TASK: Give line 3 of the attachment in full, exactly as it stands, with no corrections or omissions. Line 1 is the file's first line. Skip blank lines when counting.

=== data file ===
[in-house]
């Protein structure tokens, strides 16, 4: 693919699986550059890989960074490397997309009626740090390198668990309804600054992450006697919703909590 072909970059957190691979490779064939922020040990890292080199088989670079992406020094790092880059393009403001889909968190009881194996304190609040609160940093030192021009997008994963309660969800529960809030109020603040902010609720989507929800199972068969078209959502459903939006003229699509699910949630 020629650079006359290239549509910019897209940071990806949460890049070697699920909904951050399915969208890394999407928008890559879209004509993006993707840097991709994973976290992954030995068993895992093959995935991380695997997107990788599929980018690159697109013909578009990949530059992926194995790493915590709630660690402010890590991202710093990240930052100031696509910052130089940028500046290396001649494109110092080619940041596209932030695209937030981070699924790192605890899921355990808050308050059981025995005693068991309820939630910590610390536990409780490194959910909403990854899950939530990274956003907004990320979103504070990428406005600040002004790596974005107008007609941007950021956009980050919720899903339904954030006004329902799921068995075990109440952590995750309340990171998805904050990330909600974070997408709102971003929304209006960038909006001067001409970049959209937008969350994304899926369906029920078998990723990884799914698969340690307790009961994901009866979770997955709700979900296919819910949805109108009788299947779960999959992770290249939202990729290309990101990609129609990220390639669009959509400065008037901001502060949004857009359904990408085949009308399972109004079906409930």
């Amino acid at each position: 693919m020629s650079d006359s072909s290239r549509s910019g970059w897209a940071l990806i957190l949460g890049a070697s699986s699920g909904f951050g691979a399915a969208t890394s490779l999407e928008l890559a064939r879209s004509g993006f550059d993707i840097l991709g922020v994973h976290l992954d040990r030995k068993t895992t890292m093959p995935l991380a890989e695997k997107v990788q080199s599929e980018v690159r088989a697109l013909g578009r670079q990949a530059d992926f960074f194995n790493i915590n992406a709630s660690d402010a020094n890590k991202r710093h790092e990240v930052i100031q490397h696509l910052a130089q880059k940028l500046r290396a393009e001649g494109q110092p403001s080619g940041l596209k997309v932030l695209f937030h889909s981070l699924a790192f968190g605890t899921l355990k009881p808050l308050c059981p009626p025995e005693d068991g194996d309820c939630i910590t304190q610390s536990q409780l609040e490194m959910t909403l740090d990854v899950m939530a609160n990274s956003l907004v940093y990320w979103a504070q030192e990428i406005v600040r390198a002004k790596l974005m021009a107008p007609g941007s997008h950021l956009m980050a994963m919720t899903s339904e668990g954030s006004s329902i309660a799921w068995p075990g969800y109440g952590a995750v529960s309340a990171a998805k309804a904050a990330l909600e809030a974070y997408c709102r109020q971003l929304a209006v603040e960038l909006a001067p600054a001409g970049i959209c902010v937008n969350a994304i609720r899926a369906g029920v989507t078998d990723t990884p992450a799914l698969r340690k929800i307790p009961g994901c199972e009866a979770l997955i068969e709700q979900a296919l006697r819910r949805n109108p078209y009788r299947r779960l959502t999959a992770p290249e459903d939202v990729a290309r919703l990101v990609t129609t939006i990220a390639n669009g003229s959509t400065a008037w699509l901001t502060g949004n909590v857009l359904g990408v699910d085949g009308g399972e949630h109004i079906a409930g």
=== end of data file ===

């Amino acid at each position: 693919m020629s650079d006359s072909s290239r549509s910019g970059w897209a940071l990806i957190l949460g890049a070697s699986s699920g909904f951050g691979a399915a969208t890394s490779l999407e928008l890559a064939r879209s004509g993006f550059d993707i840097l991709g922020v994973h976290l992954d040990r030995k068993t895992t890292m093959p995935l991380a890989e695997k997107v990788q080199s599929e980018v690159r088989a697109l013909g578009r670079q990949a530059d992926f960074f194995n790493i915590n992406a709630s660690d402010a020094n890590k991202r710093h790092e990240v930052i100031q490397h696509l910052a130089q880059k940028l500046r290396a393009e001649g494109q110092p403001s080619g940041l596209k997309v932030l695209f937030h889909s981070l699924a790192f968190g605890t899921l355990k009881p808050l308050c059981p009626p025995e005693d068991g194996d309820c939630i910590t304190q610390s536990q409780l609040e490194m959910t909403l740090d990854v899950m939530a609160n990274s956003l907004v940093y990320w979103a504070q030192e990428i406005v600040r390198a002004k790596l974005m021009a107008p007609g941007s997008h950021l956009m980050a994963m919720t899903s339904e668990g954030s006004s329902i309660a799921w068995p075990g969800y109440g952590a995750v529960s309340a990171a998805k309804a904050a990330l909600e809030a974070y997408c709102r109020q971003l929304a209006v603040e960038l909006a001067p600054a001409g970049i959209c902010v937008n969350a994304i609720r899926a369906g029920v989507t078998d990723t990884p992450a799914l698969r340690k929800i307790p009961g994901c199972e009866a979770l997955i068969e709700q979900a296919l006697r819910r949805n109108p078209y009788r299947r779960l959502t999959a992770p290249e459903d939202v990729a290309r919703l990101v990609t129609t939006i990220a390639n669009g003229s959509t400065a008037w699509l901001t502060g949004n909590v857009l359904g990408v699910d085949g009308g399972e949630h109004i079906a409930g």